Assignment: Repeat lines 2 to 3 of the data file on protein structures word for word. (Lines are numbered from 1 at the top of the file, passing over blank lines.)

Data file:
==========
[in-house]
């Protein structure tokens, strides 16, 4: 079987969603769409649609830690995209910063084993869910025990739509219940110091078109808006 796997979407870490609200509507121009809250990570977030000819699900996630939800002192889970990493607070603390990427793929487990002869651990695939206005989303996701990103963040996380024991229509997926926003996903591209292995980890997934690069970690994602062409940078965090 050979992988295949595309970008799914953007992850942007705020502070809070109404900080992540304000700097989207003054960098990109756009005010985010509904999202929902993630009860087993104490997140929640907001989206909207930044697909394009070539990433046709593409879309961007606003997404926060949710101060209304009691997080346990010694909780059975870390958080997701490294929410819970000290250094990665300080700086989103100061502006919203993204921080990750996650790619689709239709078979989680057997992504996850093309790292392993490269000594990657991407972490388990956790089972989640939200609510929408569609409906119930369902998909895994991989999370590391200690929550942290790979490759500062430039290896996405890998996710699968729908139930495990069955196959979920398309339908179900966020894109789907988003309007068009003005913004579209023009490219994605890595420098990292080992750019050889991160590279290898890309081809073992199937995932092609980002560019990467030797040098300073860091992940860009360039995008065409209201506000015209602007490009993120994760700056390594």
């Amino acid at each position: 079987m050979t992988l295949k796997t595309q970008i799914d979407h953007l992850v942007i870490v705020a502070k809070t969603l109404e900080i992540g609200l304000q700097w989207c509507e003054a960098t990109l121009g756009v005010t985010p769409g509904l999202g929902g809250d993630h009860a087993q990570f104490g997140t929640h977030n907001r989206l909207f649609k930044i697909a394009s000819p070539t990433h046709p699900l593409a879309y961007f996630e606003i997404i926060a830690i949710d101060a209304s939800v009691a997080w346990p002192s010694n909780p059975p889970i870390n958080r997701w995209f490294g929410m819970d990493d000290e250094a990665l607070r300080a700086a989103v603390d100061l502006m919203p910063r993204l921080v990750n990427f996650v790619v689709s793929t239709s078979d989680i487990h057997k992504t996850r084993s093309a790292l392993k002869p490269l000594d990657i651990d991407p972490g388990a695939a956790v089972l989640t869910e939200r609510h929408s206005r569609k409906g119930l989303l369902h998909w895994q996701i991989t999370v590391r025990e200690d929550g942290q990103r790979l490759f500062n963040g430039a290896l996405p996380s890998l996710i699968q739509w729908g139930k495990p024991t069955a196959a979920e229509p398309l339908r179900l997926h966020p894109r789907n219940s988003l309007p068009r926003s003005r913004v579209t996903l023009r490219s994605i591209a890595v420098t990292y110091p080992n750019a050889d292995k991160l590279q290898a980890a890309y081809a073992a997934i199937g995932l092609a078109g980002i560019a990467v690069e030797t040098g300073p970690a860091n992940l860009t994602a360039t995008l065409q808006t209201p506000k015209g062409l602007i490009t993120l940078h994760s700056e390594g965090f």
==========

């Protein structure tokens, strides 16, 4: 079987969603769409649609830690995209910063084993869910025990739509219940110091078109808006 796997979407870490609200509507121009809250990570977030000819699900996630939800002192889970990493607070603390990427793929487990002869651990695939206005989303996701990103963040996380024991229509997926926003996903591209292995980890997934690069970690994602062409940078965090 050979992988295949595309970008799914953007992850942007705020502070809070109404900080992540304000700097989207003054960098990109756009005010985010509904999202929902993630009860087993104490997140929640907001989206909207930044697909394009070539990433046709593409879309961007606003997404926060949710101060209304009691997080346990010694909780059975870390958080997701490294929410819970000290250094990665300080700086989103100061502006919203993204921080990750996650790619689709239709078979989680057997992504996850093309790292392993490269000594990657991407972490388990956790089972989640939200609510929408569609409906119930369902998909895994991989999370590391200690929550942290790979490759500062430039290896996405890998996710699968729908139930495990069955196959979920398309339908179900966020894109789907988003309007068009003005913004579209023009490219994605890595420098990292080992750019050889991160590279290898890309081809073992199937995932092609980002560019990467030797040098300073860091992940860009360039995008065409209201506000015209602007490009993120994760700056390594």
């Amino acid at each position: 079987m050979t992988l295949k796997t595309q970008i799914d979407h953007l992850v942007i870490v705020a502070k809070t969603l109404e900080i992540g609200l304000q700097w989207c509507e003054a960098t990109l121009g756009v005010t985010p769409g509904l999202g929902g809250d993630h009860a087993q990570f104490g997140t929640h977030n907001r989206l909207f649609k930044i697909a394009s000819p070539t990433h046709p699900l593409a879309y961007f996630e606003i997404i926060a830690i949710d101060a209304s939800v009691a997080w346990p002192s010694n909780p059975p889970i870390n958080r997701w995209f490294g929410m819970d990493d000290e250094a990665l607070r300080a700086a989103v603390d100061l502006m919203p910063r993204l921080v990750n990427f996650v790619v689709s793929t239709s078979d989680i487990h057997k992504t996850r084993s093309a790292l392993k002869p490269l000594d990657i651990d991407p972490g388990a695939a956790v089972l989640t869910e939200r609510h929408s206005r569609k409906g119930l989303l369902h998909w895994q996701i991989t999370v590391r025990e200690d929550g942290q990103r790979l490759f500062n963040g430039a290896l996405p996380s890998l996710i699968q739509w729908g139930k495990p024991t069955a196959a979920e229509p398309l339908r179900l997926h966020p894109r789907n219940s988003l309007p068009r926003s003005r913004v579209t996903l023009r490219s994605i591209a890595v420098t990292y110091p080992n750019a050889d292995k991160l590279q290898a980890a890309y081809a073992a997934i199937g995932l092609a078109g980002i560019a990467v690069e030797t040098g300073p970690a860091n992940l860009t994602a360039t995008l065409q808006t209201p506000k015209g062409l602007i490009t993120l940078h994760s700056e390594g965090f």